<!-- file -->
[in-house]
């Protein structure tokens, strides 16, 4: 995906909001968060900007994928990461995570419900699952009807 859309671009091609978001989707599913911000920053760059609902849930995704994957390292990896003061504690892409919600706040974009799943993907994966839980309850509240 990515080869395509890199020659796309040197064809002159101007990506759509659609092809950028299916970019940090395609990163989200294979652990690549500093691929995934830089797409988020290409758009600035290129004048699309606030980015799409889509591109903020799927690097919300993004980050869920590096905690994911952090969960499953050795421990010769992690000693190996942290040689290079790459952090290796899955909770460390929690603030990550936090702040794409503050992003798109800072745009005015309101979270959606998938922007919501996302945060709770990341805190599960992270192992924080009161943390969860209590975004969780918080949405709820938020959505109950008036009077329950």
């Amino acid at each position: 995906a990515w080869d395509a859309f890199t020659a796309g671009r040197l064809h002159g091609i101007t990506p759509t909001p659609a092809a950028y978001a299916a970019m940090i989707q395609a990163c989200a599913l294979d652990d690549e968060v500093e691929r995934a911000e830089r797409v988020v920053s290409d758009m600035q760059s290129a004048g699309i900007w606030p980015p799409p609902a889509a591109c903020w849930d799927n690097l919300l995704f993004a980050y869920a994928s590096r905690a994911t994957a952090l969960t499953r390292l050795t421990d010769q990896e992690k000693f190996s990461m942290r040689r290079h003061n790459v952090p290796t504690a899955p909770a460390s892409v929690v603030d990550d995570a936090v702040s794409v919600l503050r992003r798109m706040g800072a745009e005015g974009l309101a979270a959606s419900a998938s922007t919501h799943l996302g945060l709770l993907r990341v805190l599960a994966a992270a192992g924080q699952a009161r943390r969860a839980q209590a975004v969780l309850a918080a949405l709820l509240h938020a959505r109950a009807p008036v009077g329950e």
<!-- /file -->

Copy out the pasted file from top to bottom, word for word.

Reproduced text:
[in-house]
């Protein structure tokens, strides 16, 4: 995906909001968060900007994928990461995570419900699952009807 859309671009091609978001989707599913911000920053760059609902849930995704994957390292990896003061504690892409919600706040974009799943993907994966839980309850509240 990515080869395509890199020659796309040197064809002159101007990506759509659609092809950028299916970019940090395609990163989200294979652990690549500093691929995934830089797409988020290409758009600035290129004048699309606030980015799409889509591109903020799927690097919300993004980050869920590096905690994911952090969960499953050795421990010769992690000693190996942290040689290079790459952090290796899955909770460390929690603030990550936090702040794409503050992003798109800072745009005015309101979270959606998938922007919501996302945060709770990341805190599960992270192992924080009161943390969860209590975004969780918080949405709820938020959505109950008036009077329950």
């Amino acid at each position: 995906a990515w080869d395509a859309f890199t020659a796309g671009r040197l064809h002159g091609i101007t990506p759509t909001p659609a092809a950028y978001a299916a970019m940090i989707q395609a990163c989200a599913l294979d652990d690549e968060v500093e691929r995934a911000e830089r797409v988020v920053s290409d758009m600035q760059s290129a004048g699309i900007w606030p980015p799409p609902a889509a591109c903020w849930d799927n690097l919300l995704f993004a980050y869920a994928s590096r905690a994911t994957a952090l969960t499953r390292l050795t421990d010769q990896e992690k000693f190996s990461m942290r040689r290079h003061n790459v952090p290796t504690a899955p909770a460390s892409v929690v603030d990550d995570a936090v702040s794409v919600l503050r992003r798109m706040g800072a745009e005015g974009l309101a979270a959606s419900a998938s922007t919501h799943l996302g945060l709770l993907r990341v805190l599960a994966a992270a192992g924080q699952a009161r943390r969860a839980q209590a975004v969780l309850a918080a949405l709820l509240h938020a959505r109950a009807p008036v009077g329950e």